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Reptile Sex Determination Is Hot Topic

The sex of many reptiles is determined by the temperature in the nest where the eggs incubate. Now researchers have shown that the offspring's temperature-dependent sex assignment is connected to their later reproductive success. Karen Hopkin reports.

Every expectant mother gets asked the same question: boy or girl? For mammals like us, it’s an easy call. Two X chromosomes you get pink booties. X and a Y you get blue. But for some reptiles, the answer depends on the weather. Well, on the temperature to be precise. For many lizards and turtles and gators, the sex of the hatchlings depends on the temperature in the nest where the eggs incubate.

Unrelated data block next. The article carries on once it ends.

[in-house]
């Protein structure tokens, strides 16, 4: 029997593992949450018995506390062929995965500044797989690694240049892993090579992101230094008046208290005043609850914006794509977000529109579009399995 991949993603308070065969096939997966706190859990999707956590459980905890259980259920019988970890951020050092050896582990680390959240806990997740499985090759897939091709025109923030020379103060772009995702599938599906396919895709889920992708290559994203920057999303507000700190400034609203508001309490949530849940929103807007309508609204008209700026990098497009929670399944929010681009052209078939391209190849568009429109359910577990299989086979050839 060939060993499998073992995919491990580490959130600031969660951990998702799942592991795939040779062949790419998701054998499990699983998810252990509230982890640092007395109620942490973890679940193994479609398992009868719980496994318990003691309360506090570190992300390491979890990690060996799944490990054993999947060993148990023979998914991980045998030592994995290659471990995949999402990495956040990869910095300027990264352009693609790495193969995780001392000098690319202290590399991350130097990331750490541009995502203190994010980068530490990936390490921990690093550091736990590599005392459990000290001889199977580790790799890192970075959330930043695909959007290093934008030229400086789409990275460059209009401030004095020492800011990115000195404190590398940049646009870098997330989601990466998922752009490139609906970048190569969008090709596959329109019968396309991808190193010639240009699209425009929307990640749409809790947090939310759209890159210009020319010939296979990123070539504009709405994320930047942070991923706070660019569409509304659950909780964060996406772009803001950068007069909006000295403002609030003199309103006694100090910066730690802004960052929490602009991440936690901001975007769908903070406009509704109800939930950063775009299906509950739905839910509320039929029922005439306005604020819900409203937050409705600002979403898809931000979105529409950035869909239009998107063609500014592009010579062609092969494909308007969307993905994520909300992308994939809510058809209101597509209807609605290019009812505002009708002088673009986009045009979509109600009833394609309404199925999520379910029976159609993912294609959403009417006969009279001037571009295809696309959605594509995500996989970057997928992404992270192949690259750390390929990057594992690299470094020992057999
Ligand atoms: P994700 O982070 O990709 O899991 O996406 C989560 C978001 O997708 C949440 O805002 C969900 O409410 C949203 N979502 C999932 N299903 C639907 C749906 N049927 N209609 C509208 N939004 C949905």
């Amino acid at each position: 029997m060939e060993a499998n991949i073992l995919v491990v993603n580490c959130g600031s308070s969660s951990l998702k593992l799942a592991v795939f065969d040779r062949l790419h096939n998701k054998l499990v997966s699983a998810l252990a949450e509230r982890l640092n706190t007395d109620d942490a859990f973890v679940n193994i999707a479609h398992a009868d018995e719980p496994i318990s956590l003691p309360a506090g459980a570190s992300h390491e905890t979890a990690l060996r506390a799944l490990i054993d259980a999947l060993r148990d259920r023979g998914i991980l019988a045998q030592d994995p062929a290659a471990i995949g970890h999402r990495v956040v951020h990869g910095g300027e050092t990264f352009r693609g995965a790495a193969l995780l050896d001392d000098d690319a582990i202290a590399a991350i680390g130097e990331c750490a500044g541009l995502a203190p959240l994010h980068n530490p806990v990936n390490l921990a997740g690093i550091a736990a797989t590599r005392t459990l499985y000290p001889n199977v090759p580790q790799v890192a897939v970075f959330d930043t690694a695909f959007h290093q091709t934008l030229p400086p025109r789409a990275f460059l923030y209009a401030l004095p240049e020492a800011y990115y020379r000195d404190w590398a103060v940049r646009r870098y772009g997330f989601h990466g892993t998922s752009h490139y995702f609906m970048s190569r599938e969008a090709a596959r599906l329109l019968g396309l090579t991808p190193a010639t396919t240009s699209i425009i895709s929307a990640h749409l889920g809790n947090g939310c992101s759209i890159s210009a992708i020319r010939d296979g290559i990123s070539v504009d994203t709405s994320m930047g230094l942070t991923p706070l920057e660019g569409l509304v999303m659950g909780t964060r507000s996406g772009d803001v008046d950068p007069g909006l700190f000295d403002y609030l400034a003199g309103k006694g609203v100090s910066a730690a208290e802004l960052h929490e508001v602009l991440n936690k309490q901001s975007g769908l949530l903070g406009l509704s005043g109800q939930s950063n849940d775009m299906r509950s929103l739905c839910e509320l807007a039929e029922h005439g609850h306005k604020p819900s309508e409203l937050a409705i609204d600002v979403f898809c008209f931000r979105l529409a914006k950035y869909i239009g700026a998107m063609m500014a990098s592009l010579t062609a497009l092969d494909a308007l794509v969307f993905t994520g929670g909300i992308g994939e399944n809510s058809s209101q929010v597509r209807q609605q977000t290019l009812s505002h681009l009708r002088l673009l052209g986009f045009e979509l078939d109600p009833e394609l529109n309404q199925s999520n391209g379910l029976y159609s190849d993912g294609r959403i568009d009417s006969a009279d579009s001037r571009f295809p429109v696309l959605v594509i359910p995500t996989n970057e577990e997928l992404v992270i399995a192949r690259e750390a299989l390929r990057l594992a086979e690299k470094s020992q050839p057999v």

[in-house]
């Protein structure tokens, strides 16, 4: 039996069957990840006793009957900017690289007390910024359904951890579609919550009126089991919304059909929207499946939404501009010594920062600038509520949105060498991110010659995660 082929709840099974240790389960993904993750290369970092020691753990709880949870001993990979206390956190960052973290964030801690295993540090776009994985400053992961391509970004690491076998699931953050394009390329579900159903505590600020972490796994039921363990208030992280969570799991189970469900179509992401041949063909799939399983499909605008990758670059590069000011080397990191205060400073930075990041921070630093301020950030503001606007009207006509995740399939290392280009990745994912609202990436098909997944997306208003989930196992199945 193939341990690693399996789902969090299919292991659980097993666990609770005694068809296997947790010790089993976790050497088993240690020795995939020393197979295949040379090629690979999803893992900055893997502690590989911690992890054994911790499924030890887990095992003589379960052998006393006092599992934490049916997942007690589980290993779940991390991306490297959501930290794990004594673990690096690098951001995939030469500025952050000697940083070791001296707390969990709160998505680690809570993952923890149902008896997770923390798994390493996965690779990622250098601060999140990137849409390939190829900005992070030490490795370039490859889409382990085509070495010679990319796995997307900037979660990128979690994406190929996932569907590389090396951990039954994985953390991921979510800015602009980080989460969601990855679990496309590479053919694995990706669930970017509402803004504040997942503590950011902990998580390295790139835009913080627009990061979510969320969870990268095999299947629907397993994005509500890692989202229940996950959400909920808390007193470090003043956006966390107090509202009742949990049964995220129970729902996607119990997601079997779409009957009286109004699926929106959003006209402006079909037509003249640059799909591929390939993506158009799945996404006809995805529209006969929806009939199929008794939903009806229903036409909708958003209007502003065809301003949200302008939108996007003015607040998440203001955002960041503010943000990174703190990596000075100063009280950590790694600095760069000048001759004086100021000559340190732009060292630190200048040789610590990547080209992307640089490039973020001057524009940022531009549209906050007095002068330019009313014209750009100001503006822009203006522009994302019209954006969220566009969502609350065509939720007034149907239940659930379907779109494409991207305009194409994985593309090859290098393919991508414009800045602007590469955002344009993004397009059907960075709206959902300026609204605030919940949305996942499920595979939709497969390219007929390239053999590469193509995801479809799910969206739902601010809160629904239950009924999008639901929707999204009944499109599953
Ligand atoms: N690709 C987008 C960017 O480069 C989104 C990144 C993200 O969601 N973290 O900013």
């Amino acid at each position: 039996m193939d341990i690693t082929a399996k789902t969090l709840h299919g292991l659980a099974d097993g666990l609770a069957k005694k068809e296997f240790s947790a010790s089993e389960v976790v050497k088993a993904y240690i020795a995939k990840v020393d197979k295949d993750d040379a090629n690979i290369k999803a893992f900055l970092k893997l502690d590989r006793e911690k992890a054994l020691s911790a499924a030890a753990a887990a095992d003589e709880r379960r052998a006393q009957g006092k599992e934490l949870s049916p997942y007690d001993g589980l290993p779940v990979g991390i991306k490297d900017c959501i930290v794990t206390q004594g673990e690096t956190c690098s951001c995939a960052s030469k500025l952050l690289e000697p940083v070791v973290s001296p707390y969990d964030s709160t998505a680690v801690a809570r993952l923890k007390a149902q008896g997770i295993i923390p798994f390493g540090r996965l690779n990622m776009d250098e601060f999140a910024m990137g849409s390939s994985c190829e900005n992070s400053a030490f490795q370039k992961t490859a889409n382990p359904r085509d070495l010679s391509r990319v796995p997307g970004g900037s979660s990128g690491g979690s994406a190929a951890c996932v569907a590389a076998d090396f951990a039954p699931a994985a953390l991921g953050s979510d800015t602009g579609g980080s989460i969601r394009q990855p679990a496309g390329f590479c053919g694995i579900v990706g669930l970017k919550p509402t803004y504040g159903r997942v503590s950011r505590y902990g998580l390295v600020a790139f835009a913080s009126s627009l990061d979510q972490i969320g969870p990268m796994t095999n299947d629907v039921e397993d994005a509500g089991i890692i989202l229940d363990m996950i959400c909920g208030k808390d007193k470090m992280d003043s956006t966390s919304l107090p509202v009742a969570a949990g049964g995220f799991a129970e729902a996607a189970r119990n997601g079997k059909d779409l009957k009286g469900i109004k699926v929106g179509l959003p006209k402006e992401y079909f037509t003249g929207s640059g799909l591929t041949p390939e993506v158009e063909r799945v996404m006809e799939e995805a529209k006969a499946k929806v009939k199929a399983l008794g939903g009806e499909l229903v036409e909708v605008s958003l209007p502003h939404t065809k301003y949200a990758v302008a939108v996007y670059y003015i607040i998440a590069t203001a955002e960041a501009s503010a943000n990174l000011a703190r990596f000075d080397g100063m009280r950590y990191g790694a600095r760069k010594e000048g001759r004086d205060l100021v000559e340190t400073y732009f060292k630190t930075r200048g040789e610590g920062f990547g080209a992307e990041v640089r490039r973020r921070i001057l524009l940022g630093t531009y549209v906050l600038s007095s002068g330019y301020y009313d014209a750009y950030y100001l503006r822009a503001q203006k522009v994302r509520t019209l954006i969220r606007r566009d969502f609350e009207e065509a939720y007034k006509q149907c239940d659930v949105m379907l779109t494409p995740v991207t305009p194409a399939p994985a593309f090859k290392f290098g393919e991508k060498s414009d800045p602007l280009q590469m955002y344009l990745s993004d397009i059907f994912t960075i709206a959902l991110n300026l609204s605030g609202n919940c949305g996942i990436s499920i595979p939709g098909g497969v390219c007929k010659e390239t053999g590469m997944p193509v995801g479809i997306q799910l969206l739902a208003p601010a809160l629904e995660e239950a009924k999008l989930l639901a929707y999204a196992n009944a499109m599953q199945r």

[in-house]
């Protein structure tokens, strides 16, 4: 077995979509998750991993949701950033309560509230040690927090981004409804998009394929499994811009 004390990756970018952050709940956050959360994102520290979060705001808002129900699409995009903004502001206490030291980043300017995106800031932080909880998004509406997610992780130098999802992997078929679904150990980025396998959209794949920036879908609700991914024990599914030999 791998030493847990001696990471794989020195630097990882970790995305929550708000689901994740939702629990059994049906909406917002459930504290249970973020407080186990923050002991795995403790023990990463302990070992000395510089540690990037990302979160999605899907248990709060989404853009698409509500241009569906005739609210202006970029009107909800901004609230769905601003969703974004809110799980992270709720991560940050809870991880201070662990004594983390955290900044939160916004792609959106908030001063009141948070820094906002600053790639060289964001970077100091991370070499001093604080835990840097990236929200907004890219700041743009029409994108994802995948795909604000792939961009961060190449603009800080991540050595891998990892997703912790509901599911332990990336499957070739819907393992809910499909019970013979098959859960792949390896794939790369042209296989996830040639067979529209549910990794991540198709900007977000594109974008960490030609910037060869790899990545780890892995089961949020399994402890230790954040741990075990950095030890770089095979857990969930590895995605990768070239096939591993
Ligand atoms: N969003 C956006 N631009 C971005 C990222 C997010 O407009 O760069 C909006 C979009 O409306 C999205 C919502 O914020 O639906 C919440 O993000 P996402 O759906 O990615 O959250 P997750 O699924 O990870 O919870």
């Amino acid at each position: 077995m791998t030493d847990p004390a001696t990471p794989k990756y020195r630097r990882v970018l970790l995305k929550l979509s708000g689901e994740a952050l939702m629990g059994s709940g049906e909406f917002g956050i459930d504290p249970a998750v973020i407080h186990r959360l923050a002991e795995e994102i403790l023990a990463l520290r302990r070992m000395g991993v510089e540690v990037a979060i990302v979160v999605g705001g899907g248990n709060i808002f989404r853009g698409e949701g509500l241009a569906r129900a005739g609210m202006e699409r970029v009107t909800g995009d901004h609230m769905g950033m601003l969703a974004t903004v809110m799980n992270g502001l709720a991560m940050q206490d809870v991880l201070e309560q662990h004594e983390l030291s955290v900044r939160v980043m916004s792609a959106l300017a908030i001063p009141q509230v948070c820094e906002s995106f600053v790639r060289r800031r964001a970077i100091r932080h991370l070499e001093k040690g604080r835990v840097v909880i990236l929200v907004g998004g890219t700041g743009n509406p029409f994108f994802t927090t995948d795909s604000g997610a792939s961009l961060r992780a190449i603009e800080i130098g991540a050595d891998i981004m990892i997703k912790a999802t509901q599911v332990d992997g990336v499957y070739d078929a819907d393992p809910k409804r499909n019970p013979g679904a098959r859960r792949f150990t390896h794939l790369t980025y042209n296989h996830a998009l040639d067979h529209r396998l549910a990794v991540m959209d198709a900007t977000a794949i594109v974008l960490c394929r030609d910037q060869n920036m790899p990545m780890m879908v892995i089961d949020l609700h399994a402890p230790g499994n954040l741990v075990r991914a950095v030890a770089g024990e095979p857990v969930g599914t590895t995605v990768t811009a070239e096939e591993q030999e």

But why would animals bother with such a seemingly slapdash system for assigning sex? The only logical answer is: there must be some benefit. Each sex must fare better at the temperature that tends to produce that sex. A fine theory, but no one has been able to test it. Until now.
 
In the January 20 online issue of Nature, scientists at Iowa State University describe how they used hormones to produce lizards with the “wrong sex”—animals that came out male even though they were incubated at the female temperature. And vice versa. They found that females born and raised at the female temperature made more babies than females hatched at the wrong, male temperature. Ditto for the males. Call it the Goldilocks principle.  You’re born at a temperature that’s just right—at least if you’re a lizard.

—Karen Hopkin

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